The Discreet Charm Of The Bourgeoisie 1972 | Movie
One of Luis Bunuel's greatest and funniest films, and the winner of a Best Foreign Film Oscar, THE DISCREET CHARM OF THE BOURGEOISIE is a brilliant surrealistic joke about a group of friends whose attempts to dine are continually thwarted. Don Raphael (Fe… (more)
One of Luis Bunuel's greatest and funniest films, and the winner of a Best Foreign Film Oscar, THE DISCREET CHARM OF THE BOURGEOISIE is a brilliant surrealistic joke about a group of friends whose attempts to dine are continually thwarted.
Don Raphael (Fernando Rey), the ambassador to France of a Latin American country called Miranda, Francois Thevenot (Paul Frankeur), his wife Simone (Delphine Seyrig) and her sister Florence (Bulle Ogier) drive to their friend Henri Senechal's (Jean-Pierre Cassel) villa for dinner, but are told by
his wife Alice (Stephane Audran) that their dinner was scheduled for the next evening. They all go to a restaurant, but leave after discovering the manager's corpse laid out on a table. Another attempt to dine at the Senechals is thwarted when Alice and Henri sneak out of the house to make love in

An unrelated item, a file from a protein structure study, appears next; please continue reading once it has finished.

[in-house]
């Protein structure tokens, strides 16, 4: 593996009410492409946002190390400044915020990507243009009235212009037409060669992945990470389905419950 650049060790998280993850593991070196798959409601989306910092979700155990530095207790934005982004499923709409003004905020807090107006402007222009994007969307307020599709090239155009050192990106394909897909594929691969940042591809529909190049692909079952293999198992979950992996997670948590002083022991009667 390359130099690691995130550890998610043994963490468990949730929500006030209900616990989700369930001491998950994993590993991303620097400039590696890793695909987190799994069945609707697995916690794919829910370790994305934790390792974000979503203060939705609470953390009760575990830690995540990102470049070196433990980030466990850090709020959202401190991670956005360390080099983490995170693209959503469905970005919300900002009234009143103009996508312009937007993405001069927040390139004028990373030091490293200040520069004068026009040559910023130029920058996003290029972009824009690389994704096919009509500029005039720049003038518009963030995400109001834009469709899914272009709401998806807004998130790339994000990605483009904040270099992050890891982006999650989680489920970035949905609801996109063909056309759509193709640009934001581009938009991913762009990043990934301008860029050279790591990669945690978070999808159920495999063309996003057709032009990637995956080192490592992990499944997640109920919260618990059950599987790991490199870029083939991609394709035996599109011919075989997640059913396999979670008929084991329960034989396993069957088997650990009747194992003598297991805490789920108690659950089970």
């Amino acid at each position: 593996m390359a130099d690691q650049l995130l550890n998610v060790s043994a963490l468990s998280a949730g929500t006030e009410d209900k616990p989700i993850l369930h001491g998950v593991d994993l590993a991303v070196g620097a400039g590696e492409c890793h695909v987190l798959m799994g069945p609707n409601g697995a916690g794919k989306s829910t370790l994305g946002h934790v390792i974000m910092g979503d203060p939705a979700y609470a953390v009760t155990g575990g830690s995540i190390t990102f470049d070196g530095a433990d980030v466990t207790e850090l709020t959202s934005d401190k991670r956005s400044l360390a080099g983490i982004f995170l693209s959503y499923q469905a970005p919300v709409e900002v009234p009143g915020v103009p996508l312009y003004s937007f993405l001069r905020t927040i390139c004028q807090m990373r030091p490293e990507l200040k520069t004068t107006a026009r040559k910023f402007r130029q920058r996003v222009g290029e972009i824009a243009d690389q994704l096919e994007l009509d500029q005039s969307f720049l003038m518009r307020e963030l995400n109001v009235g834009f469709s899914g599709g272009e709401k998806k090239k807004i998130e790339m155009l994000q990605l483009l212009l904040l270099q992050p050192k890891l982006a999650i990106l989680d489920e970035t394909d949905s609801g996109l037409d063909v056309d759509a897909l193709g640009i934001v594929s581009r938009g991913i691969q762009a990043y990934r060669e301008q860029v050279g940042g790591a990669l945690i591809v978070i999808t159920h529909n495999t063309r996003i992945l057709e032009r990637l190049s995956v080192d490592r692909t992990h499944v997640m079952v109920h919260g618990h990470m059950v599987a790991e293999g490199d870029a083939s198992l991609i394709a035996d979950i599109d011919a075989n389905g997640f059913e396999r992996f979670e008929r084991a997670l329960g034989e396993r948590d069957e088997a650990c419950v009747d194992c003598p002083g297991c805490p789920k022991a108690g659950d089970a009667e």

their garden, and Raphael and Francois leave because they fear a police raid. Another meal is disrupted by the arrival of an army on maneuvers, and yet another ends when those gathered discover they're actually characters in a stage play.
Although Bunuel made DISCREET CHARM at the age of 72, it has an insouciant charm and an effortless ebullience that offers continual delight. When he was a young surrealist, Bunuel used a violent style to attack society, but by the '70s , normal society itself had become violent, so instead, he
used humor as a weapon. The "plot" is a kind of reverse premise of Bunuel's masterful THE EXTERMINATING ANGEL (1962), which concerned people who could not leave a dinner party, but it's merely a peg on which he hangs a deliciously absurd series of surrealistic gags and dreams to explore the main
theme of all his movies: frustrated desire. In DISCREET CHARM, the dreams literally take over the whole film, as one unfolds within another until we no longer know what's "real" and what's not, although Bunuel's ultimate joke is that in film, nothing is real. The film's most savage joke may be
that all these charming, attractive, and highly-paid actors, along with Bunuel himself, are part of the class that he's satirizing, as he once acknowledged that being a film director is perhaps the most bourgeois profession in the world.
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